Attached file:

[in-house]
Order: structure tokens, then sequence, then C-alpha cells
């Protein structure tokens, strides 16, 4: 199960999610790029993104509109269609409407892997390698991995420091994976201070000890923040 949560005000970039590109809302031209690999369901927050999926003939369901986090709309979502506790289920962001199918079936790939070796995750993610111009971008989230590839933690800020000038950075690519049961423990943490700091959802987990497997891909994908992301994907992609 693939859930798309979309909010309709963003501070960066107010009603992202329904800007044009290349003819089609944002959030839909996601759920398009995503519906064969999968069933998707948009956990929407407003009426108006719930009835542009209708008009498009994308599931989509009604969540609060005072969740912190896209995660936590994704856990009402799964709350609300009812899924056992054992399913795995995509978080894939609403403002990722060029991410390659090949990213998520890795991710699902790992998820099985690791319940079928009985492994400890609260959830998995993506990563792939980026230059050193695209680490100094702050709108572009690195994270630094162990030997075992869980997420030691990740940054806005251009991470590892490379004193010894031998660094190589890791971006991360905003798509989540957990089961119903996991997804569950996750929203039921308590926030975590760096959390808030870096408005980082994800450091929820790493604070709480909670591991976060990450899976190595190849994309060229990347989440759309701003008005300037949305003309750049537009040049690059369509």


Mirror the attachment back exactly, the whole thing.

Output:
[in-house]
Order: structure tokens, then sequence, then C-alpha cells
């Protein structure tokens, strides 16, 4: 199960999610790029993104509109269609409407892997390698991995420091994976201070000890923040 949560005000970039590109809302031209690999369901927050999926003939369901986090709309979502506790289920962001199918079936790939070796995750993610111009971008989230590839933690800020000038950075690519049961423990943490700091959802987990497997891909994908992301994907992609 693939859930798309979309909010309709963003501070960066107010009603992202329904800007044009290349003819089609944002959030839909996601759920398009995503519906064969999968069933998707948009956990929407407003009426108006719930009835542009209708008009498009994308599931989509009604969540609060005072969740912190896209995660936590994704856990009402799964709350609300009812899924056992054992399913795995995509978080894939609403403002990722060029991410390659090949990213998520890795991710699902790992998820099985690791319940079928009985492994400890609260959830998995993506990563792939980026230059050193695209680490100094702050709108572009690195994270630094162990030997075992869980997420030691990740940054806005251009991470590892490379004193010894031998660094190589890791971006991360905003798509989540957990089961119903996991997804569950996750929203039921308590926030975590760096959390808030870096408005980082994800450091929820790493604070709480909670591991976060990450899976190595190849994309060229990347989440759309701003008005300037949305003309750049537009040049690059369509």